I love it when retailers include a grid. Especially a high quality one like this. The squares are 1.5 inches and the grid fits very well in the rim of the modifier. No slop.

Just the other side, but I wanted to note that my 600 Pro holds this thing snugly and securely.

I always appreciate when the modifier fabric easily covers the speed ring. Not all do, but this one does. More about that zipper below….

I’m not sure why they’ve included a small zipper. Because of the rod that remains in the center of the modifier I cannot use a focusing rod where I would run a remote strobe head cable out of this opening. Perhaps it’s to make expanding the unit easier when opening. Because it’s DAMN TIGHT to open which is a good thing to keep the fabric nice and tightly stretched. Cussing level (4 of 7) to push the thing open.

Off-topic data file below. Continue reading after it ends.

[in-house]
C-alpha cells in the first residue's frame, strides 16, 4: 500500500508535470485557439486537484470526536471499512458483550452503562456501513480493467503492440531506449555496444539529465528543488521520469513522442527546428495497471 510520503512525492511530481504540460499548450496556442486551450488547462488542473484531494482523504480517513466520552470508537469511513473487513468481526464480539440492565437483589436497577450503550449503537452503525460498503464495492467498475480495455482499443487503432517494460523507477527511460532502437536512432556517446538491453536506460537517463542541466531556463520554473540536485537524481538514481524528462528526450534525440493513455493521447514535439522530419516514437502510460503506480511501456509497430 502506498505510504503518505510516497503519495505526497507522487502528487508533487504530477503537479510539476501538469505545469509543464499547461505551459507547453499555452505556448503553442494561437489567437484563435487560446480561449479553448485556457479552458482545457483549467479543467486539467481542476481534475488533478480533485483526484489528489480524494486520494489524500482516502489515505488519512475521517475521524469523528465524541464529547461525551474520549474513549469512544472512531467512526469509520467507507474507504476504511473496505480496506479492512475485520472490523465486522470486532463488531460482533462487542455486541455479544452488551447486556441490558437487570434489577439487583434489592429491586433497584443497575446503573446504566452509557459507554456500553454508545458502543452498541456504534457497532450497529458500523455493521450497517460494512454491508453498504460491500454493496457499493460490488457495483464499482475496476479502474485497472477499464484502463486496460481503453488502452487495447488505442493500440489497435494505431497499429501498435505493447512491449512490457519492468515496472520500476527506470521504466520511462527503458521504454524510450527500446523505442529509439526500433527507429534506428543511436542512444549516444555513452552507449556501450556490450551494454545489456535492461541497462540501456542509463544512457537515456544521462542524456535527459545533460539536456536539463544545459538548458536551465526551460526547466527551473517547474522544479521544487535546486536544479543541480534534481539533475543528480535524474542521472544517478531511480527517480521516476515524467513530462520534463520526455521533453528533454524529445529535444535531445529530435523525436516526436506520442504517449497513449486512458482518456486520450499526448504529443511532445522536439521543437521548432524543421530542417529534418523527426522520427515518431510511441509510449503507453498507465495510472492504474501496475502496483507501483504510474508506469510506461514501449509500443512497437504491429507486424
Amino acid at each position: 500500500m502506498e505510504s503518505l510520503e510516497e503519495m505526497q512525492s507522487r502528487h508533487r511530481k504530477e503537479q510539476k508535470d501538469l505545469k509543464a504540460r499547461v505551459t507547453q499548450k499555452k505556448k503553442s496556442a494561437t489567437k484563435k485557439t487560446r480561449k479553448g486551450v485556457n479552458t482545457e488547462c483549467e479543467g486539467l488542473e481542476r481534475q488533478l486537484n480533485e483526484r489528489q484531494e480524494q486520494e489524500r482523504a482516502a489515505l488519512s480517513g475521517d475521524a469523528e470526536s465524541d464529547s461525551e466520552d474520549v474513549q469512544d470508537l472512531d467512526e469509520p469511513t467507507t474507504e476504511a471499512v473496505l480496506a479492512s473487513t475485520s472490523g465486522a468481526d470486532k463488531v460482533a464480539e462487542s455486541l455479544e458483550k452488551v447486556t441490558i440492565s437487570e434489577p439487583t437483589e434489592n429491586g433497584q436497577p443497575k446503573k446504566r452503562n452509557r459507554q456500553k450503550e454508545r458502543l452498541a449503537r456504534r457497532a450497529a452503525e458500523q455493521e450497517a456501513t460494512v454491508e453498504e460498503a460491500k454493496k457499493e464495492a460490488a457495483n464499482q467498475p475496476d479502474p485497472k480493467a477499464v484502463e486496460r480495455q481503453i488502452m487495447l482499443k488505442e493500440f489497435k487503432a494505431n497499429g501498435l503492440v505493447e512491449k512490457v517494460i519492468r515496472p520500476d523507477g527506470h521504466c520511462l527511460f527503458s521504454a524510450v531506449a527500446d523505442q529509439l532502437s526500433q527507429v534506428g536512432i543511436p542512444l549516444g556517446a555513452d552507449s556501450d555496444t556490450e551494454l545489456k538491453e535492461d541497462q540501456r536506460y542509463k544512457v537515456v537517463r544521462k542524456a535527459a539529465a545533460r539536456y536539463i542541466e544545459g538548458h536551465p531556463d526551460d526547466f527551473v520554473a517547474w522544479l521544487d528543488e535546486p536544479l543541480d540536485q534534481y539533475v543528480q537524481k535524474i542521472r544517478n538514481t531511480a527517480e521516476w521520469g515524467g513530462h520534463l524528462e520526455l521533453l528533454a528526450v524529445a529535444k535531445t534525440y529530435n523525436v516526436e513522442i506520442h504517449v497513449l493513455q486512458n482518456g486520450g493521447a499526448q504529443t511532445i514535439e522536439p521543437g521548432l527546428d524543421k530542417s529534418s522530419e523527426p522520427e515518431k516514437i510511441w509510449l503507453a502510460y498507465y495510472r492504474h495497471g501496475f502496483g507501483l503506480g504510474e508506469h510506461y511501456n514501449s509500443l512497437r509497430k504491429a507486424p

I like to remove the rod ends from a modifier’s pocket to see the quality of the end caps. These are great and the pockets are deep enough so the rod ends don’t fall out unless you pull them out like I did to examine one. Also the width of the Velcro is nice and wide, about 2″. Even when I don’t use a grid, feathering light is much easier when a modifier has a wide dark edge.

The fabric is a shiny smooth silver made of a high quality rip stop nylon. I tend to prefer pebbled silver, but until I actually test the light quality I cannot say how it will perform to my taste.

In addition to the grid you get an inner and outer diffusion panel. As you can see they use a 2 stop circular piece of fabric on the inner panel to prevent hot spots.

A personal pet peeve of mine is when makers use those blasted infant clothing snaps on diffusion panels. Sure they’re fine to snap together, but a real bitch to take apart. I was pleasantly surprised that these are both easy to snap together AND APART. Cussing level 0 of 7!